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30 Interesting And Fascinating Facts About Mauritania

Mauritania, which is officially known as the Islamic Republic of Mauritania, is a country in the Maghreb region of Northwestern Africa. It’s the 11th biggest country in Africa and is bordered by the Atlantic Ocean to the west, Western Sahara in the north, Algeria in the northeast, Mali in the east and southeast, and Senegal in the southwest. Take a look below for 30 more interesting and fascinating facts about Mauritania.

1. The country gets its name from the ancient Berber kingdom of Mauretania, which existed from the 3rd century B.C. to the 7th century in the far north of modern-day Morocco and Algeria.

2. About 90% of Mauritania’s land is within the Sahara, while the population is concentrated in the south, where precipitation is slightly higher.

3. The capital and biggest city in Nouakchott, which is located on the Atlantic coast and is home to around one third of the country’s 4.3 million people.

4. The government was overthrown on August 6, 2008, in a military coup led by General Mohamed Ould Abdel Aziz.

5. On April 16, 2009, Aziz resigned from the military to run for president in the July 19 elections, which he won.

6. About 20% of Mauritanian live on less than $1.25 per day.

7. Mauritania suffers from several human rights issues, including slavery, as at least 4% of the population are enslaves.

8. Mauritania was the last country to legally abolish slavery. It only became punishable by law in 2007.

9. Mauritania’s terrain is generally a flat plain with occasional ridges and cliff-like outcroppings.

10. Kediet ej Jill at 915 meters, or 3,002 feet, above sea level is the highest peak in Mauritania. The mountain and its surrounding area are rich in iron deposits. Due to the magnetic field, compasses can’t function on the mountain.

11. Mauritania has 754 kilometers, or 468 miles, of coastline. It’s coast is essentially one long sandy beach that’s almost devoid of any vegetation, but supports a massive amount of birds.

12. The Banc d’Arguin National Park is one of Mauritania’s top attractions. Fringing the Atlantic coast, the park comprises sand-dunes, coastal swamps, small islands and shallow coastal waters. It’s a major breeding site for migratory birds.

13. The Ancient Ksour of Ouadane, Chinguetti, Tichitt and Oualata are founded in the 11th and 12th centuries to serve the caravans crossing the Sahara. These trading and religious centers became focal points of Islamic culture.

14. Port de Peche is a colorful and buzzing boardwalk and fishing port on the west side of Nouakchott. Hundreds of local men drag pounds of nets from their sailing vessels onto the short to the fish mongers, who skillfully fillet the catches to sell at the nearby market.

15. Mosque Saudique is a mosque in Nouakchott. The mosque was built from Saudi funding.

16. The Richat Structure, which is also known as the Eye of the Sahara and Guelb er Richat, is a prominent circular feature in the Sahara near Ouadane. From space, this natural wonder forms a distinct and unmistakable bulls-eye that once served as a geographical landmark for early astronauts as they passed over the Sahara.

17. In the Middle Ages, Mauritania was the cradle of the powerful Almoravid dynasty, which spread Islam across North Africa and later controlled Islamic Spain.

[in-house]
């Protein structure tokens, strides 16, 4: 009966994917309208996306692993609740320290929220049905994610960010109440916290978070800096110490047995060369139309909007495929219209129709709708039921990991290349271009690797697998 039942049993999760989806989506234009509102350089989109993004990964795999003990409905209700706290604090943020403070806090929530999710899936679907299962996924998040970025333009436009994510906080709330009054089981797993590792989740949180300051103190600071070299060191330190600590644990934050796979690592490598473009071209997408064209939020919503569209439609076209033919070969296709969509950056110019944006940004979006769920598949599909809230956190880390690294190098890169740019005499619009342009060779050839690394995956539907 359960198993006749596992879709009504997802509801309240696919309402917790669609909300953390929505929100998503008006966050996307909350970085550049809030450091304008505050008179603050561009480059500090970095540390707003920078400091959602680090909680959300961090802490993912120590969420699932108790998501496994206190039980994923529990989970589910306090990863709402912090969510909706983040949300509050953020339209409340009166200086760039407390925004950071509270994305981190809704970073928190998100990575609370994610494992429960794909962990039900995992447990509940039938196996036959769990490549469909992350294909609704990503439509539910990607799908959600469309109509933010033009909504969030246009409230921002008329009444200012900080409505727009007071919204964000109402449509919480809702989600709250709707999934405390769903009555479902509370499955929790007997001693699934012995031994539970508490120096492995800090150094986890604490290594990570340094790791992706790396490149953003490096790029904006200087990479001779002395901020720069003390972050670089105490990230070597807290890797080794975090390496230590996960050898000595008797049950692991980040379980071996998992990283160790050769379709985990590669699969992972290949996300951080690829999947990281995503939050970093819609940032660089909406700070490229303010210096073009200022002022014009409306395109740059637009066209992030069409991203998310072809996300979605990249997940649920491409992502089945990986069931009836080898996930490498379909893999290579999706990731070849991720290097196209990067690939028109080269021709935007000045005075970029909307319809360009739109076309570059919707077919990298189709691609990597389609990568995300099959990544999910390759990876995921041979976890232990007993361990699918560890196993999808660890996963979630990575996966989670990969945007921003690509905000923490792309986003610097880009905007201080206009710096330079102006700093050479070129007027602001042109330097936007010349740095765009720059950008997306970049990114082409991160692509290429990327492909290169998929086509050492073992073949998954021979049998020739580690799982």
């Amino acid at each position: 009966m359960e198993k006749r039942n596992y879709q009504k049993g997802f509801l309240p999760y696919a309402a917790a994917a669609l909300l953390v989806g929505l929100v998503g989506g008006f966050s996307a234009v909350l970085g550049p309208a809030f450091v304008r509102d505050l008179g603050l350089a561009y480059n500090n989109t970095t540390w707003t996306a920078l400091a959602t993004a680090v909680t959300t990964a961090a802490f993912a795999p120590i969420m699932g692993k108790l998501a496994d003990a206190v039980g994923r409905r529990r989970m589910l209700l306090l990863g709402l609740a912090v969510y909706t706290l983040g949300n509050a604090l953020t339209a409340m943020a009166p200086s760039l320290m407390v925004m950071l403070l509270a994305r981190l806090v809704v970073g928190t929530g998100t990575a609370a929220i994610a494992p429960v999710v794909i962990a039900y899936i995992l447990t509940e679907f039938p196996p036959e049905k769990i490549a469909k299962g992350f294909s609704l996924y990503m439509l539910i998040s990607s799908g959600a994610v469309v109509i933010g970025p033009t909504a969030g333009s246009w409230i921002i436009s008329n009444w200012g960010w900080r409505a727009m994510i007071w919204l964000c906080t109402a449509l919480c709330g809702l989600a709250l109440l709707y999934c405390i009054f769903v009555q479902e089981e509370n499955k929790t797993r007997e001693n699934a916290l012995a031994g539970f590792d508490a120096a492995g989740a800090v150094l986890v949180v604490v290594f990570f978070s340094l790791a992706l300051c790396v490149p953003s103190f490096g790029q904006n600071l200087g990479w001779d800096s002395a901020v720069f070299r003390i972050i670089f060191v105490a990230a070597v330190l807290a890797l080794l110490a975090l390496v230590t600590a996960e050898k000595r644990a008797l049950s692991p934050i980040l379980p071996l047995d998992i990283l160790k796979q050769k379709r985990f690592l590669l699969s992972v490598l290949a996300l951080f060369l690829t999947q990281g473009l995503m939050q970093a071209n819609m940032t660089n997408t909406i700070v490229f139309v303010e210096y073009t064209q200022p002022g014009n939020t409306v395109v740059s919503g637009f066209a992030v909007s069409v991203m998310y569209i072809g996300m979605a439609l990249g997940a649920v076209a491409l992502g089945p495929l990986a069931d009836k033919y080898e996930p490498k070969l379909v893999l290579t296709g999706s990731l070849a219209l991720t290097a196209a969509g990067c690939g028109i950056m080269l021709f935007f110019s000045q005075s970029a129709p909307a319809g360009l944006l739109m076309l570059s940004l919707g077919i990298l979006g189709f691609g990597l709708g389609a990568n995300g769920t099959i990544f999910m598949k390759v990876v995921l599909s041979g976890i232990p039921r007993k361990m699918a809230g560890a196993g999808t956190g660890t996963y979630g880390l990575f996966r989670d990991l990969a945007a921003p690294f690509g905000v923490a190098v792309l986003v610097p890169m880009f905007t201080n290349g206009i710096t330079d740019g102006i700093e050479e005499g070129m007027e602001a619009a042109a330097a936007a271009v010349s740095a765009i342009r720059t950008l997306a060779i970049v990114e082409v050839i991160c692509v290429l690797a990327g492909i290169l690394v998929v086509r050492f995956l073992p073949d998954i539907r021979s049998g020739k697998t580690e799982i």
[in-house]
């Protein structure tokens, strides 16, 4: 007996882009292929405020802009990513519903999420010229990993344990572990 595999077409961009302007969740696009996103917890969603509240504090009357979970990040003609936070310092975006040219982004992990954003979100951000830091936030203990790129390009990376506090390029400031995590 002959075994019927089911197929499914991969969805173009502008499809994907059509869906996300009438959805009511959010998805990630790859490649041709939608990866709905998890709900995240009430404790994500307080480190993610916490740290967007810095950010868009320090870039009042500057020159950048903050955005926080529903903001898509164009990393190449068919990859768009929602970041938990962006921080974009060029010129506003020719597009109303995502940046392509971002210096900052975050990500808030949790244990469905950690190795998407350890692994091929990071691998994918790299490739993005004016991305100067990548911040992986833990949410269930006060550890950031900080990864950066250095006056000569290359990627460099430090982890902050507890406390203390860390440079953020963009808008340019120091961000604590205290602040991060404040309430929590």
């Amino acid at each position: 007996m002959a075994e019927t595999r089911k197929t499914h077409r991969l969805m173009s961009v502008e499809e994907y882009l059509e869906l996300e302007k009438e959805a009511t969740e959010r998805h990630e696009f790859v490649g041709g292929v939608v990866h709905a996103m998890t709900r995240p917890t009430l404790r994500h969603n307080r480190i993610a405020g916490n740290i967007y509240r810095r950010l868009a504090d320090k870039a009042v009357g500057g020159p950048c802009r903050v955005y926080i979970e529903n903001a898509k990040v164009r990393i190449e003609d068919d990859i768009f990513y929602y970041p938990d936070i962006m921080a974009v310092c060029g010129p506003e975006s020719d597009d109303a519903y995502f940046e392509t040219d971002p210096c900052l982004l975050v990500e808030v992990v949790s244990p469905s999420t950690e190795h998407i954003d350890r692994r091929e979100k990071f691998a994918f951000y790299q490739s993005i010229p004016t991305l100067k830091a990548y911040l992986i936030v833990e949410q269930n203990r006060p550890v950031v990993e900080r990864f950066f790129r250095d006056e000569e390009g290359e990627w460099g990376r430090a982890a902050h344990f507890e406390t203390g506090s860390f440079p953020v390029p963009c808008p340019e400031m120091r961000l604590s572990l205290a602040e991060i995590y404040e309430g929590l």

18. French colonization, at the beginning of the 20th century, brought legal prohibitions against slavery and an end to inter-clan warfare.

19. The majority of the population depends on agriculture and livestock for a livelihood, even though most of the nomads and many subsistence farmers were forced into the cities by recurrent droughts in the 1970s and 1980s.

20. The nation’s coastal waters are among the richest fishing areas in the world, but over exploitation by foreigners threatens this key source of revenue.

21. Oil was discovered in Mauritania in 2001 in the offshore Chinguetti field. Although the discovery was significant for the Mauritanian economy, its overall influence is difficult to predict.

22. The country’s first deepwater port opened near Nouakchott in 1986. In recent years, drought and economic mismanagement have resulted in a buildup of foreign debt.

23. In March 1999, the government signed an agreement with a joint World Bank-International Monetary Fund mission on a $54 million enhanced structural adjustment facility.

24. The Abdallahi government was widely perceived as corrupt and restricted access to government information. Sexism, racism, female genital mutilation, child labor, human trafficking and the political marginalization of largely southern-based ethnic groups continued to be a problem.

25. Homosexuality is illegal and is a capital offense in Mauritania.

26. The predominant spoken languages in Mauritania are Hassaniya Arabic, Pulaar, Soninke, Wolof and French, which is widely used in the media and among the educated classes. Modern Standard Arabic is the official language.

27. Mauritania is nearly 100% Muslim, with most inhabitants adhering to the Sunni denomination.

28. The Roman Catholic Diocese of Nouakchott, founded in 1965, serves the 4,500 Catholics in Mauritania, which are mostly foreign residents from West Africa and Europe.

29. The obesity rate among Mauritanian women is high, perhaps in part due to the traditional standards of beauty in which obese women are considered beautiful while thin women are considered sickly.

30. Since 1999, all teaching in the first year of primary school is in Modern Standard Arabic. French is introduced in the second year and is used to teach all scientific courses.

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